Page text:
Lenovo Unveils Low-End ThinkServer Systems

 
 
By Jeffrey Burt  |  Posted 2010-07-27 Email Print this article Print
 
 
 
 
 
 
 

Lenovo officials say a combination of high performance and low price points for the three new ThinkServer systems-two rack servers and a tower-will help the company gain a larger foothold in the highly competitive x86 IT infrastructure market.

Lenovo, best known as a PC vendor, is continuing its push into the highly competitive x86 server market.

Lenovo on July 27 rolled out its first line of low-end servers aimed at the small and midsize business space, MSPs (managed service providers) and enterprises that need smaller systems for branch offices.

The company launched its first ThinkServer systems in 2008. Now Lenovo is looking to expand its lineup.

"Lenovo is entering a new server space," Tom Ribble, director of ThinkServer marketing, said in an interview with eWEEK.

With the rack mount ThinkServer RD230 and RD240, and the tower TD230, Lenovo is bringing out a series of dual-socket systems that come in at a low price-the TD230 has a starting price of $829-but offer a wide range of features, Ribble said.

"We've got a lot of features built in, and that creates great value for the price point," he said.

Such features include built-in advanced RAID in the RD230, Web-enabled management capabilities that will allow MSPs to manage and monitor their customers' IT systems remotely, hot-swappable hard drive storage, and a DVD writer.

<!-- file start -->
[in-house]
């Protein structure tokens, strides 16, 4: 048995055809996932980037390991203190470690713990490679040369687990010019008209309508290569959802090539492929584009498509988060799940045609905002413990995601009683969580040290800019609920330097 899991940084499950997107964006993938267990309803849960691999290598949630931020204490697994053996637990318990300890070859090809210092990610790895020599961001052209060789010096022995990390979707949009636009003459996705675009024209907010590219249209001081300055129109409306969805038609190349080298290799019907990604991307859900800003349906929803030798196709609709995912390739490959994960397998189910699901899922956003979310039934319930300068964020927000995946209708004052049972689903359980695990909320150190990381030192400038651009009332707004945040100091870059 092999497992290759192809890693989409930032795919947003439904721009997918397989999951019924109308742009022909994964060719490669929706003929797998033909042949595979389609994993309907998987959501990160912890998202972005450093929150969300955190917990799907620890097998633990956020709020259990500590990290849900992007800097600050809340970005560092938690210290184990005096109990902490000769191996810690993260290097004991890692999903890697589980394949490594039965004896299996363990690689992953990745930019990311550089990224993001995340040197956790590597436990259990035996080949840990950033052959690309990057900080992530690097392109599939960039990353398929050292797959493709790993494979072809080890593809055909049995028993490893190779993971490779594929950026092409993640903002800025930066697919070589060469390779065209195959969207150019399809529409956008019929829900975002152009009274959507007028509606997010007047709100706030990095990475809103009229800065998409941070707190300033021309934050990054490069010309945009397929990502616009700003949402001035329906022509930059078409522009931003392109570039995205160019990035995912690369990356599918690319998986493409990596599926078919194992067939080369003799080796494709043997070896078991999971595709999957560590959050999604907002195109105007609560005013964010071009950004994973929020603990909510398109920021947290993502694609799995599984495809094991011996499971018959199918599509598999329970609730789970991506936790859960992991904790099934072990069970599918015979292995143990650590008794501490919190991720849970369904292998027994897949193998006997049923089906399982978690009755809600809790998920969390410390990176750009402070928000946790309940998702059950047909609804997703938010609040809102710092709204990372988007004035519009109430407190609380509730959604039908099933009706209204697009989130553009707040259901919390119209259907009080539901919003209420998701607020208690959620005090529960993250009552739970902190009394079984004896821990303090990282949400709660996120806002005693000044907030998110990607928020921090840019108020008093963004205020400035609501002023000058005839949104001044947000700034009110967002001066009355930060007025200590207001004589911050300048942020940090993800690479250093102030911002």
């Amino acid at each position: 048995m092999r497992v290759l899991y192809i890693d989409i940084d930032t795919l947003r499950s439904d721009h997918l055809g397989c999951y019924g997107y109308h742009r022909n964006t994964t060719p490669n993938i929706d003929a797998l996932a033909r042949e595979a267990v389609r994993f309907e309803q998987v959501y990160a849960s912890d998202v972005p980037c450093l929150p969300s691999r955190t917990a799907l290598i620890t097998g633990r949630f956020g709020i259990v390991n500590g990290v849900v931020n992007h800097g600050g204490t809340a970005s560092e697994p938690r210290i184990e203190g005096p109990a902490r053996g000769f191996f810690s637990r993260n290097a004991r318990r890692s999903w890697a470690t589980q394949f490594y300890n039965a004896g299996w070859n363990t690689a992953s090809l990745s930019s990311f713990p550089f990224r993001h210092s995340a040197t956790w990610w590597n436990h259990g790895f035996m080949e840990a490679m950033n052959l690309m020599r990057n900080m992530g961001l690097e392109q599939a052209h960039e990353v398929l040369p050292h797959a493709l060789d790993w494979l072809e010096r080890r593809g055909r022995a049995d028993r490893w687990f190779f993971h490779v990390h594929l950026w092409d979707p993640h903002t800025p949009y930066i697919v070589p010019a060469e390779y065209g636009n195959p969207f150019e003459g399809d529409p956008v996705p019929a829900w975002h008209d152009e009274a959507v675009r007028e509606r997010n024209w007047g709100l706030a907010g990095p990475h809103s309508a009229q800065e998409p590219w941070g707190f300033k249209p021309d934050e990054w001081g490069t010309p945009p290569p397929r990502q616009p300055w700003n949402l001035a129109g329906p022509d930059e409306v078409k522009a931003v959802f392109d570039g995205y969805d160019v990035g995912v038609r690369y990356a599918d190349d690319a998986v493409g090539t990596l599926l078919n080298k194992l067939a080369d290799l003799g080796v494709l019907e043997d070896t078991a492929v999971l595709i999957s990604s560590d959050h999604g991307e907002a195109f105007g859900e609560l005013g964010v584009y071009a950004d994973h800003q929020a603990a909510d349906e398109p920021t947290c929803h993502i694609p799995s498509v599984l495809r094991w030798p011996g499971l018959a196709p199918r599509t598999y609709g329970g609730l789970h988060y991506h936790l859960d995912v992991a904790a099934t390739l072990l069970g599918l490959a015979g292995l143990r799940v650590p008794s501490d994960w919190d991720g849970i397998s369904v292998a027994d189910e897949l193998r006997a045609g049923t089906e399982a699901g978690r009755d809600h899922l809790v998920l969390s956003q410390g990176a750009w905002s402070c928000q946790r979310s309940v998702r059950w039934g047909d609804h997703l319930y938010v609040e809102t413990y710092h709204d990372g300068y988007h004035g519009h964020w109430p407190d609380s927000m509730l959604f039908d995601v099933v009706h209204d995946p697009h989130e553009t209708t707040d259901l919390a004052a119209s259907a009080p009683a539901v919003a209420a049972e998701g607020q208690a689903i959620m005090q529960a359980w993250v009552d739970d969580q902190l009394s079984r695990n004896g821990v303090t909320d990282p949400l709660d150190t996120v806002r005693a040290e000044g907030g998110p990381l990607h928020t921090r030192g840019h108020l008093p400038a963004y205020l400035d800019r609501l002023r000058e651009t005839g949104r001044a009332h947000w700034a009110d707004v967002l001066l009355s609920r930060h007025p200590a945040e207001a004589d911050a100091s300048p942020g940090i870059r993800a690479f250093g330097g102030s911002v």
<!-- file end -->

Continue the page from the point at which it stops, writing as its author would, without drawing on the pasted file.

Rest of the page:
The systems are powered by Intel's Xeon 5500 and 5600 series chips, which Lenovo said helps them run 60 percent faster than other, similar servers. The RD240, the larger of the two rack systems, offers up to eight hard drives, 8TB of storage and dual power supplies.

Ribble said the new ThinkServers will have wide-ranging appeal. For SMBs, the systems will offer solid performance at a competitive price, while MSPs will have new choices for their server farms. The ThinkServers also are able to run a wide range of workloads, from back-end tasks to cloud computing applications.

Enterprises that need smaller servers for remote offices also will see their options grow, he said.

"The opportunity is very strong with the SMB business," Ribble said.

However, Lenovo is entering a rapidly growing and highly competitive space dominated by the likes of Hewlett-Packard, Acer, Dell and IBM. The x86 market in the first quarter generated $6.8 billion in revenues, shipping about 1.8 million servers.

Ribble said bringing dual-socket servers like the newest three ThinkServers to market will help Lenovo gain a larger foothold in the space despite the presence of such top-tier vendors.

 
 
 
 
 
 
 
 
 
 
 

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